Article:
Keywords: Grass pea, heavy metals, micro and macroelements, polluted soils, quality.

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4572 Postbuckling Analysis of End Supported Rods under Self-Weight Using Intrinsic Coordinate Finite Elements

Authors: C. Juntarasaid, T. Pulngern, S. Chucheepsakul

Abstract:

A formulation of postbuckling analysis of end supported rods under self-weight has been presented by the variational method. The variational formulation involving the strain energy due to bending and the potential energy of the self-weight, are expressed in terms of the intrinsic coordinates. The variational formulation is accomplished by introducing the Lagrange multiplier technique to impose the boundary conditions. The finite element method is used to derive a system of nonlinear equations resulting from the stationary of the total potential energy and then Newton-Raphson iterative procedure is applied to solve this system of equations. The numerical results demonstrate the postbluckled configurations of end supported rods under self-weight. This finite element method based on variational formulation expressed in term of intrinsic coordinate is highly recommended for postbuckling analysis of end-supported rods under self-weight.

Keywords: Variational method, postbuckling, finite element method, intrinsic coordinate.

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4571 Assessment of Knowledge, Attitudes and Practices of Street Vendors in Mangaung Metro South Africa

Authors: Gaofetoge Lenetha, Malerato Moloi, Ntsoaki Malebo

Abstract:

Microbial contamination of ready-to-eat foods and beverages sold by street vendors has become an important public health issue. In developing countries including South Africa, health risks related to such kinds of foods are thought to be common. Thus, this study assessed knowledge, attitude and practices of street food vendors. Street vendors in the city of Mangaung Metro were investigated in order to assess their knowledge, attitudes and handling practices. A semi-structured questionnaire and checklist were used in interviews to determine the status of the vending sites and associa. ted food-handling practices. Data was collected by means of a face-to-face interview. The majority of respondents were black females. Hundred percent (100%) of the participants did not have any food safety training. However, street vendors showed a positive attitude towards food safety. Despite the positive attitude, vendors showed some non-compliance when it comes to handling food. During the survey, it was also observed that the vending stalls lack basic infrastructures like toilets and potable water that is currently a major problem. This study indicates a need for improvements in the environmental conditions at these sites to prevent foodborne diseases. Moreover, based on the results observed food safety and food hygiene training or workshops for street vendors are highly recommended.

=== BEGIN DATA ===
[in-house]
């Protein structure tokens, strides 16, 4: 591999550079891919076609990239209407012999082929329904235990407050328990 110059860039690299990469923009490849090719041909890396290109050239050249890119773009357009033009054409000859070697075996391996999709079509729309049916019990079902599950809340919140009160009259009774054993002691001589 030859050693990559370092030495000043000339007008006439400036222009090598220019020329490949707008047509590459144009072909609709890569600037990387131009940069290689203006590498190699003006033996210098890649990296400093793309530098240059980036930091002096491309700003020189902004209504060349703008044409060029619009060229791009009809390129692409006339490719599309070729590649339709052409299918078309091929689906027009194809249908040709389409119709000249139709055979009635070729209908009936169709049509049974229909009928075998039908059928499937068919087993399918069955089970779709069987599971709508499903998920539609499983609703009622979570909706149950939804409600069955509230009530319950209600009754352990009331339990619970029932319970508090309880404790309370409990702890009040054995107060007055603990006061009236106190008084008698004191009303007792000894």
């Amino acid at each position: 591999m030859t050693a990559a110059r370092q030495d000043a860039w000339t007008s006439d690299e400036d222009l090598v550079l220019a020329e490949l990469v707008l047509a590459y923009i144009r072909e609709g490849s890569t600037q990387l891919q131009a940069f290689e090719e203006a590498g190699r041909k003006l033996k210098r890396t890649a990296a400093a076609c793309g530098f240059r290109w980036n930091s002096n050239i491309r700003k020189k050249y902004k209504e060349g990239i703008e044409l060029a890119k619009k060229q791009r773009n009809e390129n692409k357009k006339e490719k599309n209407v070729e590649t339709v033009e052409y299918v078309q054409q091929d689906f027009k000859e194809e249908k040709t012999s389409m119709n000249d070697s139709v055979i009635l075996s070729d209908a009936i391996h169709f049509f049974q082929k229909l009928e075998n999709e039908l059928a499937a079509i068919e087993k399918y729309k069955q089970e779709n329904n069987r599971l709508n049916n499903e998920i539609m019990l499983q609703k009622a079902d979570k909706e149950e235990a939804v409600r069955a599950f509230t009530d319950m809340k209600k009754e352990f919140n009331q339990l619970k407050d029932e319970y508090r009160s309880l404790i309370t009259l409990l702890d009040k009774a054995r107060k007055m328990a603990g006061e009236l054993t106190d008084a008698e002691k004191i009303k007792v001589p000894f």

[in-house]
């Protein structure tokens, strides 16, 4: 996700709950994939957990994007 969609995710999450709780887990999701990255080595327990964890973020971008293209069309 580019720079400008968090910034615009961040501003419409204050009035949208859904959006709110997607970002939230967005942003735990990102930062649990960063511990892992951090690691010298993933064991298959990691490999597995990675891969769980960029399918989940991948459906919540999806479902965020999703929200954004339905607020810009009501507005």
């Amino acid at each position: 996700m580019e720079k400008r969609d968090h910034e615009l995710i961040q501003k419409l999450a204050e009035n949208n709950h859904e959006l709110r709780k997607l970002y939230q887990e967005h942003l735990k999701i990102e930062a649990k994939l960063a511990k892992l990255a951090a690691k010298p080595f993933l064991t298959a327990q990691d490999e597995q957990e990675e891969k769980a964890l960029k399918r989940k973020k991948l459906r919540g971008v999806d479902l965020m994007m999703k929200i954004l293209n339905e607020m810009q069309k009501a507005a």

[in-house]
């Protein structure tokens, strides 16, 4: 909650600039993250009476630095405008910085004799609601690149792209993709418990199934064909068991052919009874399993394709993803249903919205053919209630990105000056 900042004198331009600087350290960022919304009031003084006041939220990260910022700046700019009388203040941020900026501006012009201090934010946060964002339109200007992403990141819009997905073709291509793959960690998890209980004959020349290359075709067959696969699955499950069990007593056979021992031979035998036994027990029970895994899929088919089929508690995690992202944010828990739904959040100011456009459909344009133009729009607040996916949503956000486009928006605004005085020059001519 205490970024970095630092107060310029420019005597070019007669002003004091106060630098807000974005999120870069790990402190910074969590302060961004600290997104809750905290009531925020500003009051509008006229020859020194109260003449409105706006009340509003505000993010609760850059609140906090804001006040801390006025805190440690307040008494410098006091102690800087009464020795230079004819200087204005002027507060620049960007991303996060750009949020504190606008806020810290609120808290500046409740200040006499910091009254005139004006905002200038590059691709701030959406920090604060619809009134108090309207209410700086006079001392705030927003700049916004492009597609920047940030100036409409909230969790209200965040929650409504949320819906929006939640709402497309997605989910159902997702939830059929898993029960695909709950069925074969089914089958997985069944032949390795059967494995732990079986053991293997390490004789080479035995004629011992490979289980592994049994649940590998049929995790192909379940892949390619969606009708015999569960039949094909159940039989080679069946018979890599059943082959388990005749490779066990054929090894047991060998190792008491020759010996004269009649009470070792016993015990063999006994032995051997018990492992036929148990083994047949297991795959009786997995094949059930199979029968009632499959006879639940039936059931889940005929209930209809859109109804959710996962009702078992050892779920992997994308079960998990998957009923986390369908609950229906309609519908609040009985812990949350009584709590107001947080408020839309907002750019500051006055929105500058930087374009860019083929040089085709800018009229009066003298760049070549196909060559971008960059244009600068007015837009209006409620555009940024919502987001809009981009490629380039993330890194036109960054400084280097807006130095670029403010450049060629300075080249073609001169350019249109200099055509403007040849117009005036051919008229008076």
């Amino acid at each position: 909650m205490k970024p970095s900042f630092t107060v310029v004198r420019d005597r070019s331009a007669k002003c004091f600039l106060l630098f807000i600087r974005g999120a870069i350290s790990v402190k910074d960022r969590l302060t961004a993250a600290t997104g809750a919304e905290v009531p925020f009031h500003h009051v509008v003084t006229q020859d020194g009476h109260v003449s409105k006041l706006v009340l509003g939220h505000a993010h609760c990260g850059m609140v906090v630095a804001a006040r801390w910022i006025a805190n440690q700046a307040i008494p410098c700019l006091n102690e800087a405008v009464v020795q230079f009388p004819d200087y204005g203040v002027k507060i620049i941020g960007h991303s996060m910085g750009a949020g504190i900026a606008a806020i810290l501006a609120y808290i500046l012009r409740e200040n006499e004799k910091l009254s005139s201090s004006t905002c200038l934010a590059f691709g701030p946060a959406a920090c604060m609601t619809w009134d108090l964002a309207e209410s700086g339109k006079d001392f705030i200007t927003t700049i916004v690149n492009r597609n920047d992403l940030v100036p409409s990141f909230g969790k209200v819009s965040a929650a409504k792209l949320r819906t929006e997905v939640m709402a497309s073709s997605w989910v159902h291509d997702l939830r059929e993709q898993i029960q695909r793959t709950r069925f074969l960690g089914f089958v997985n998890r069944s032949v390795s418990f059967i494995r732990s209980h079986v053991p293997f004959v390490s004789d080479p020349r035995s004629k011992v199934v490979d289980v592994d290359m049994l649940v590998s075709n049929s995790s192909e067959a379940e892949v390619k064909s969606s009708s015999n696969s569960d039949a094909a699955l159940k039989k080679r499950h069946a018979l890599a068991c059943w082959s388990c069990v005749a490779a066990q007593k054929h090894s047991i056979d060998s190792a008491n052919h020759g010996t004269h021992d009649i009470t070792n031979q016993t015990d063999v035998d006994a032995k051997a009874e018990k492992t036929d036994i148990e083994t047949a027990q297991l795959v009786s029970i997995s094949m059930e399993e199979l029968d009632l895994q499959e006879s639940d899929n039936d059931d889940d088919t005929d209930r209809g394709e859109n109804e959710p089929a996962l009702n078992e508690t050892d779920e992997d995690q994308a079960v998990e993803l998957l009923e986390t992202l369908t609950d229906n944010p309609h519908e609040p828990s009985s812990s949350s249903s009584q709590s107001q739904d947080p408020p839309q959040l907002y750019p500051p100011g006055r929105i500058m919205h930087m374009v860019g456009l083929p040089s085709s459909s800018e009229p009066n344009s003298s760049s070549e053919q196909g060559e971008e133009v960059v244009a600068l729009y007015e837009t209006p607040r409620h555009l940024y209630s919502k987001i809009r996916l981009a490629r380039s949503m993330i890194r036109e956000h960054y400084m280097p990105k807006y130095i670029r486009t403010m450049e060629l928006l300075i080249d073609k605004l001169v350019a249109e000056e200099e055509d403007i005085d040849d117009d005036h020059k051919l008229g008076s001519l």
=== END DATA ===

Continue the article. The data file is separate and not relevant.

Keywords: Food hygiene, foodborne illnesses, food safety, street foods.

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4570 Electrochemical Response Transductions of Graphenated-Polyaniline Nanosensor for Environmental Anthracene